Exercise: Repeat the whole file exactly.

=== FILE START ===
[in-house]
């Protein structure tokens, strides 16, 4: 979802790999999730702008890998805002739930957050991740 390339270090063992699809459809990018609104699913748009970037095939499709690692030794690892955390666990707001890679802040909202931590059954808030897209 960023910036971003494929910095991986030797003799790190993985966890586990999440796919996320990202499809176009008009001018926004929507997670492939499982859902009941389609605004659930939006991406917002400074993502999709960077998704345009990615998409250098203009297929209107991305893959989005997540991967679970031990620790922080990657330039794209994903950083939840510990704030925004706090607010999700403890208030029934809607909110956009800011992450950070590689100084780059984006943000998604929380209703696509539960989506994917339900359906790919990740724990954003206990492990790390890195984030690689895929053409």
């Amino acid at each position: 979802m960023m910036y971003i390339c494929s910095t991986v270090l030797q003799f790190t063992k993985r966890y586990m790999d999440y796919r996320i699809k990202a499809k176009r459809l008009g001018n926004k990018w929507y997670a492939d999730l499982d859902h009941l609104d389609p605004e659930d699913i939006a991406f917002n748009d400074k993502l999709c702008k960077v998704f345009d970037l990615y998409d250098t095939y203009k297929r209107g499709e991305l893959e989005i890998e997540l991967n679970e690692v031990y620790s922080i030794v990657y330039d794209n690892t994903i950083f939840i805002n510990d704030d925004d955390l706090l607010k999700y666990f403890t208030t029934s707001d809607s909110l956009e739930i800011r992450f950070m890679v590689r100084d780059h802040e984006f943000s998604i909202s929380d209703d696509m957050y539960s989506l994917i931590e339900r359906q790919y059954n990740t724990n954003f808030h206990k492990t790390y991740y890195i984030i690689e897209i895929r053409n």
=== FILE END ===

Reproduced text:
[in-house]
């Protein structure tokens, strides 16, 4: 979802790999999730702008890998805002739930957050991740 390339270090063992699809459809990018609104699913748009970037095939499709690692030794690892955390666990707001890679802040909202931590059954808030897209 960023910036971003494929910095991986030797003799790190993985966890586990999440796919996320990202499809176009008009001018926004929507997670492939499982859902009941389609605004659930939006991406917002400074993502999709960077998704345009990615998409250098203009297929209107991305893959989005997540991967679970031990620790922080990657330039794209994903950083939840510990704030925004706090607010999700403890208030029934809607909110956009800011992450950070590689100084780059984006943000998604929380209703696509539960989506994917339900359906790919990740724990954003206990492990790390890195984030690689895929053409």
């Amino acid at each position: 979802m960023m910036y971003i390339c494929s910095t991986v270090l030797q003799f790190t063992k993985r966890y586990m790999d999440y796919r996320i699809k990202a499809k176009r459809l008009g001018n926004k990018w929507y997670a492939d999730l499982d859902h009941l609104d389609p605004e659930d699913i939006a991406f917002n748009d400074k993502l999709c702008k960077v998704f345009d970037l990615y998409d250098t095939y203009k297929r209107g499709e991305l893959e989005i890998e997540l991967n679970e690692v031990y620790s922080i030794v990657y330039d794209n690892t994903i950083f939840i805002n510990d704030d925004d955390l706090l607010k999700y666990f403890t208030t029934s707001d809607s909110l956009e739930i800011r992450f950070m890679v590689r100084d780059h802040e984006f943000s998604i909202s929380d209703d696509m957050y539960s989506l994917i931590e339900r359906q790919y059954n990740t724990n954003f808030h206990k492990t790390y991740y890195i984030i690689e897209i895929r053409n």